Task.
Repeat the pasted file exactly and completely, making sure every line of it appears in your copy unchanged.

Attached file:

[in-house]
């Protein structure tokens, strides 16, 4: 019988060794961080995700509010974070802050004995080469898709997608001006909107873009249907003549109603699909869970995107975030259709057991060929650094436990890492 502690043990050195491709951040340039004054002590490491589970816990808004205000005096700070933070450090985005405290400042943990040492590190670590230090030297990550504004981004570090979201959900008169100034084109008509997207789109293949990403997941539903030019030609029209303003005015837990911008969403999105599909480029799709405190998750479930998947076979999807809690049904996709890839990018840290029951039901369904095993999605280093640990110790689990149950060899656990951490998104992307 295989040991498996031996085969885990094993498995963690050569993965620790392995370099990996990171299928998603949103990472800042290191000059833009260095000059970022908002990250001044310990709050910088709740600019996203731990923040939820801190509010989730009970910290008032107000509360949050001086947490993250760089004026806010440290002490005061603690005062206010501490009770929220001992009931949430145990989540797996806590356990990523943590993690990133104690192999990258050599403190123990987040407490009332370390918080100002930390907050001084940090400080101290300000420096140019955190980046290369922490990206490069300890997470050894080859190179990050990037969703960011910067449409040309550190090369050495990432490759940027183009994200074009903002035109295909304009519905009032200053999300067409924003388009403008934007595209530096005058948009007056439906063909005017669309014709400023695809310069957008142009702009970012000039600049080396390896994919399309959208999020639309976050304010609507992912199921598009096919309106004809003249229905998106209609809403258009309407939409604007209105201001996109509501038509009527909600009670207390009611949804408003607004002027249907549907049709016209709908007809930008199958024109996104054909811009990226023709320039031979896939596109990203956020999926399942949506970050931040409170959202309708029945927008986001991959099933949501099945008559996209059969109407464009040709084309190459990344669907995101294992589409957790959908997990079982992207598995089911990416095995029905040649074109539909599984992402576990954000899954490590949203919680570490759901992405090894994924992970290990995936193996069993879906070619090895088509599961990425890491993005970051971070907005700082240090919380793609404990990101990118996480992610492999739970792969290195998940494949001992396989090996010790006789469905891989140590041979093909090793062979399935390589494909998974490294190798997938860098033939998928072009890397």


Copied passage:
[in-house]
């Protein structure tokens, strides 16, 4: 019988060794961080995700509010974070802050004995080469898709997608001006909107873009249907003549109603699909869970995107975030259709057991060929650094436990890492 502690043990050195491709951040340039004054002590490491589970816990808004205000005096700070933070450090985005405290400042943990040492590190670590230090030297990550504004981004570090979201959900008169100034084109008509997207789109293949990403997941539903030019030609029209303003005015837990911008969403999105599909480029799709405190998750479930998947076979999807809690049904996709890839990018840290029951039901369904095993999605280093640990110790689990149950060899656990951490998104992307 295989040991498996031996085969885990094993498995963690050569993965620790392995370099990996990171299928998603949103990472800042290191000059833009260095000059970022908002990250001044310990709050910088709740600019996203731990923040939820801190509010989730009970910290008032107000509360949050001086947490993250760089004026806010440290002490005061603690005062206010501490009770929220001992009931949430145990989540797996806590356990990523943590993690990133104690192999990258050599403190123990987040407490009332370390918080100002930390907050001084940090400080101290300000420096140019955190980046290369922490990206490069300890997470050894080859190179990050990037969703960011910067449409040309550190090369050495990432490759940027183009994200074009903002035109295909304009519905009032200053999300067409924003388009403008934007595209530096005058948009007056439906063909005017669309014709400023695809310069957008142009702009970012000039600049080396390896994919399309959208999020639309976050304010609507992912199921598009096919309106004809003249229905998106209609809403258009309407939409604007209105201001996109509501038509009527909600009670207390009611949804408003607004002027249907549907049709016209709908007809930008199958024109996104054909811009990226023709320039031979896939596109990203956020999926399942949506970050931040409170959202309708029945927008986001991959099933949501099945008559996209059969109407464009040709084309190459990344669907995101294992589409957790959908997990079982992207598995089911990416095995029905040649074109539909599984992402576990954000899954490590949203919680570490759901992405090894994924992970290990995936193996069993879906070619090895088509599961990425890491993005970051971070907005700082240090919380793609404990990101990118996480992610492999739970792969290195998940494949001992396989090996010790006789469905891989140590041979093909090793062979399935390589494909998974490294190798997938860098033939998928072009890397």